BOOK REVIEW: 'Red 1-2-3': Edge-of-Seat Thriller About a Novelist Planning Deaths of 3 Women to Revive His Career

Updated 6 years ago Reviewed by David M. Kinchen

What do you do if you're a mid-list crime novelist who's 64 years old and hasn't had a best-seller in years? If you're the unnamed writer protagonist in John Katzenbach's "Red 1-2-3" (Mysterious Press, 378 pages, $26.00. also available in a Kindle edition) you embark on a serial killing spree that will at the same time restart your career and make you as famous as Lizzie Borden or Billy the Kid or John Dillinger.

Known only as "Big Bad Wolf" -- we never learn his real name --  the writer sends letters to three women:  Dr. Karen Jayson -- "Red One" -- 51, an internist, single, with a secret avocation; Sarah Locksley, "Red Two", 33, a former school teacher, a widow after her husband and young daughter were killed in a traffic accident; and Jordan Ellis, "Red Three", 17, a senior at a private prep school, a loner, except for  playing on the basketball team.

BOOK REVIEW: 'Red 1-2-3': Edge-of-Seat Thriller About a Novelist Planning Deaths of 3 Women to Revive His Career

Here's what Katzenbach writes:

The opening lines were delivered without salutation or introduction: “One bright, fine day Little Red Riding Hood decided to take a basket of delicious goodies to her beloved grandmother, who lived on the far side of the deep, dark woods . . .” You undoubtedly first heard the story years ago when you were small children. But you were probably told the sanitized version: the grandmother hides in her closet and Little Red Riding Hood is saved from becoming the Big Bad Wolf ’s next meal by the brave woodsman with his sharp axe. In that retelling everything ends happily ever after. In the original, there is a far different and much darker outcome. It would be wise for you to keep that in mind over the next few weeks. You do not know me, but I know you. There are three of you. I have decided to call you:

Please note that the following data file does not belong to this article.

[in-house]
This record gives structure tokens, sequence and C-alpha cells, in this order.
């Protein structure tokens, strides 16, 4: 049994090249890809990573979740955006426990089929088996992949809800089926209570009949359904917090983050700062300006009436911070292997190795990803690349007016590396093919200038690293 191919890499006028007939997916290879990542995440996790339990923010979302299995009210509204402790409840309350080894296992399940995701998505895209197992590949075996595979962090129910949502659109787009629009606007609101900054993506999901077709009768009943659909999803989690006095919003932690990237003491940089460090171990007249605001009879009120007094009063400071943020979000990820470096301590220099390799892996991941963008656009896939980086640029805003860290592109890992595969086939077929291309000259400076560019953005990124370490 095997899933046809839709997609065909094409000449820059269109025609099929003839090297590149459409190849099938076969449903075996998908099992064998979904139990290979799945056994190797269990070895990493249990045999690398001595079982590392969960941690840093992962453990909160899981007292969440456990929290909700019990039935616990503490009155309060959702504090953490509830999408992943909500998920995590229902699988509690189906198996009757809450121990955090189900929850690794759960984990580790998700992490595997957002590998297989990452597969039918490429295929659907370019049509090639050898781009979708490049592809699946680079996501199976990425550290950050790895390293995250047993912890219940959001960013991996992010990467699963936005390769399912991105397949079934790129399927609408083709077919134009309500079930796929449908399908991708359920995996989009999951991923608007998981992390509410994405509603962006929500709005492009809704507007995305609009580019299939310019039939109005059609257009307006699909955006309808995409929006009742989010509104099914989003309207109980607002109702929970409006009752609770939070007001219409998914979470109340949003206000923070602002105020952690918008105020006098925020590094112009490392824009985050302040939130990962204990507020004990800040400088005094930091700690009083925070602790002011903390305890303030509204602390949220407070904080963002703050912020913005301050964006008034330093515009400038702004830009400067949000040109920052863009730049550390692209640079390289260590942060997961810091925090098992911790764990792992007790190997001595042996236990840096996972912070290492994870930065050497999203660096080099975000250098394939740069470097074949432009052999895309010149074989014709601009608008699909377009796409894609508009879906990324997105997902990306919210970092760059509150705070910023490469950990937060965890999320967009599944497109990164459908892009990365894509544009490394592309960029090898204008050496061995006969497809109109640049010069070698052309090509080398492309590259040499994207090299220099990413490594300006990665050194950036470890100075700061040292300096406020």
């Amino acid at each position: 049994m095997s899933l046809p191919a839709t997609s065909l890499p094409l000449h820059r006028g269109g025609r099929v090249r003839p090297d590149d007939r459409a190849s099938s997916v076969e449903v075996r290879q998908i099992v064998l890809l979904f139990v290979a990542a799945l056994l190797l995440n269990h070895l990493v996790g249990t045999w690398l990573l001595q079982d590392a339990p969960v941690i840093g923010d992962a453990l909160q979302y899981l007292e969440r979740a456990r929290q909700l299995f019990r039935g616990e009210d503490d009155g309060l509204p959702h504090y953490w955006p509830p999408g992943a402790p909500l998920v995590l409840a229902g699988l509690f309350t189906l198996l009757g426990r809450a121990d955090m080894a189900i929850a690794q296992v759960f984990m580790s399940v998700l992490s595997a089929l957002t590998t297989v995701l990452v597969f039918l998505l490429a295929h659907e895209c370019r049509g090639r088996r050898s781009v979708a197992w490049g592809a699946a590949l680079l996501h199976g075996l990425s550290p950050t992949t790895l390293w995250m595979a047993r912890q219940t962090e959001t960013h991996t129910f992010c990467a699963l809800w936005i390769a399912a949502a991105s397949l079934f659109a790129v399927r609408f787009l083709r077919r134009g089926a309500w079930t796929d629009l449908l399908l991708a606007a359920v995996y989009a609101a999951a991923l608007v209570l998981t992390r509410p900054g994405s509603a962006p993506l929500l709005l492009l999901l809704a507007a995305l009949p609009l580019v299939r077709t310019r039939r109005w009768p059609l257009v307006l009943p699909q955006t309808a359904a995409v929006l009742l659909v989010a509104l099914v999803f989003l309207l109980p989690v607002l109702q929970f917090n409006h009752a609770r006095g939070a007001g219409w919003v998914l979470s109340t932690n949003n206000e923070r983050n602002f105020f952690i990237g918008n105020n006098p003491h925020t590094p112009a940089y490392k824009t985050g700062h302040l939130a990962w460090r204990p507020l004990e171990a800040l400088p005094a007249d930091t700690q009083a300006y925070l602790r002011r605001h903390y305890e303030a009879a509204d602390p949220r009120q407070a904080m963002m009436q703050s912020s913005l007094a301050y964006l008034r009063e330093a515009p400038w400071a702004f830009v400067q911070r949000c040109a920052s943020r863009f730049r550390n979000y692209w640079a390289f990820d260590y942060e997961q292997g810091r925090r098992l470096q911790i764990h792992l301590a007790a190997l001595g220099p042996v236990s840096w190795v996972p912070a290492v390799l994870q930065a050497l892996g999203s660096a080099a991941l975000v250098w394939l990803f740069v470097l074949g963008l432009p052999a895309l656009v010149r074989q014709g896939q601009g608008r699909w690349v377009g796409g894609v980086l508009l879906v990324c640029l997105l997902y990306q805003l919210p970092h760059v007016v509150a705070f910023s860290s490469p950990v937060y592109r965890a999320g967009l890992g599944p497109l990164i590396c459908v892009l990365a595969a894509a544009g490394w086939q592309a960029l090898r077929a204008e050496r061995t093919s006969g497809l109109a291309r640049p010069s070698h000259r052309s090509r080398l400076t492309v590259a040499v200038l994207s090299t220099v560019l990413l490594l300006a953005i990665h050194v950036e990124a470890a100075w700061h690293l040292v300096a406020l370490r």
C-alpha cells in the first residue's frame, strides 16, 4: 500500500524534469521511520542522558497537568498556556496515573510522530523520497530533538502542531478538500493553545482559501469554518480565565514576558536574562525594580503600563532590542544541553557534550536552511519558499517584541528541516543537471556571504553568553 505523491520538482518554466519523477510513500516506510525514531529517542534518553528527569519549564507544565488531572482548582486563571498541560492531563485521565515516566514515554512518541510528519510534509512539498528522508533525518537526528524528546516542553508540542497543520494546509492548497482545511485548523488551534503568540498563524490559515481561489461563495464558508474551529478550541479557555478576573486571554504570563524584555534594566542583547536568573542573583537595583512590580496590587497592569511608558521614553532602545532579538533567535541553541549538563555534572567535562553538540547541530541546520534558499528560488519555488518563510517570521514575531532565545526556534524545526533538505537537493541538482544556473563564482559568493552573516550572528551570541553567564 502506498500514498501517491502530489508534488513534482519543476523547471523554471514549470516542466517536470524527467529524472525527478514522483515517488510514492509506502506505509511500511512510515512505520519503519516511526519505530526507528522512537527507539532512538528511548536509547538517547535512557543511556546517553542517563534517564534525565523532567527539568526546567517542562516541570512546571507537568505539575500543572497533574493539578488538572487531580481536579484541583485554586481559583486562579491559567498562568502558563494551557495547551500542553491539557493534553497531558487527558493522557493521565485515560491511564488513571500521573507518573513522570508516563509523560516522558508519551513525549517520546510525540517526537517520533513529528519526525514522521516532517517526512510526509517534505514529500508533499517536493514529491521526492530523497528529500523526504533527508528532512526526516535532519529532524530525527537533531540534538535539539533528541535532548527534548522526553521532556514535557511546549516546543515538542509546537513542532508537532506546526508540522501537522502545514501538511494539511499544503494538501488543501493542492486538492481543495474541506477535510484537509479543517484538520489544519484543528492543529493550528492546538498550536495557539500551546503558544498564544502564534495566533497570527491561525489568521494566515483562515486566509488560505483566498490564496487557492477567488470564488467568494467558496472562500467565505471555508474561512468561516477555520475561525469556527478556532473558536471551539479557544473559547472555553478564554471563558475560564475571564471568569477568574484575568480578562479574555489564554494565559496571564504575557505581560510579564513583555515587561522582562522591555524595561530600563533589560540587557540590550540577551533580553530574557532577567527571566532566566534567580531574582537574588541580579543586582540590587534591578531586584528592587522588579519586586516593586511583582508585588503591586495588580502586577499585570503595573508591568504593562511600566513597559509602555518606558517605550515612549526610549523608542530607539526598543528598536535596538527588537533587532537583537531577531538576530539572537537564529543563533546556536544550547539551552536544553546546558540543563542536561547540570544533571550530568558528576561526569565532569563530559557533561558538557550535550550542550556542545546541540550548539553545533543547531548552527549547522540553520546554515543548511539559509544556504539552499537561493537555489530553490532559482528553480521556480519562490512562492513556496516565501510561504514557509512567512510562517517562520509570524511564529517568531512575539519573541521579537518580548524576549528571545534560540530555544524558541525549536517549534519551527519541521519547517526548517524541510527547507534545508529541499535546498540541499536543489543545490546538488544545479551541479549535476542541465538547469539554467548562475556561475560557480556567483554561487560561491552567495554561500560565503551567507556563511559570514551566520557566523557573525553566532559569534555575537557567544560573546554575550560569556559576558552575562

Red One.

Red Two.

Red Three.

I know each of you is lost in the woods.

And just like the little girl in the fairy tale, you have been selected to die.

                                     * * *

BBW -- I'm going to call him that for the remainder of the review -- has an unwitting accomplice in his wife, Mrs. BBW, who's an administrative assistant to the dean of the school Jordan Ellis attends. She's also familiar with residents of the western Massachusetts area where all the Reds live and where BBW and Mrs. BBW live.

At first we're led to believe that the only thing the three women have in common is their red hair. As the narrative progresses, we quickly realize that each of the three has skills that come to the fore as they decide to act against BBW. But -- before they can plot against the plotter -- they have to meet each other. This occurs after BBW sends each woman a YouTube video that shows he knows where they can be found. 

That's his first mistake: He doesn't understand that with a computer -- and all three Reds are computer literate -- the women can ultimately contact each other, something BBW doesn't want. He wants them alone, lost in the woods, vulnerable.

 Once they discover each other, Karen, Sarah and Jordan display their resourcefulness to ferret out clues left by BBW. Since so much of the book is a spoiler, I won't go into the details. Katzenbach has written a first-rate thriller that will appeal to devotees of the genre.

John Katzenbach
John Katzenbach

About the Author

John Katzenbach has written twelve previous novels and one work of non-fiction. Three of his novels have been made into feature films: In the Heat of the Summer (adapted for the screen as The Mean Season), Hart's War starring Bruce Willis, and Just Cause starring Sean Connery. His other books include The New York Times bestseller The TravelerDay of Reckoning and The Shadow Man. Katzenbach was a criminal courts reporter for The Miami Herald and Miami News and a featured writer for the Herald'Tropic magazine. His most recent novel was the critically acclaimed What Comes Next. He lives in western Massachusetts. His website:


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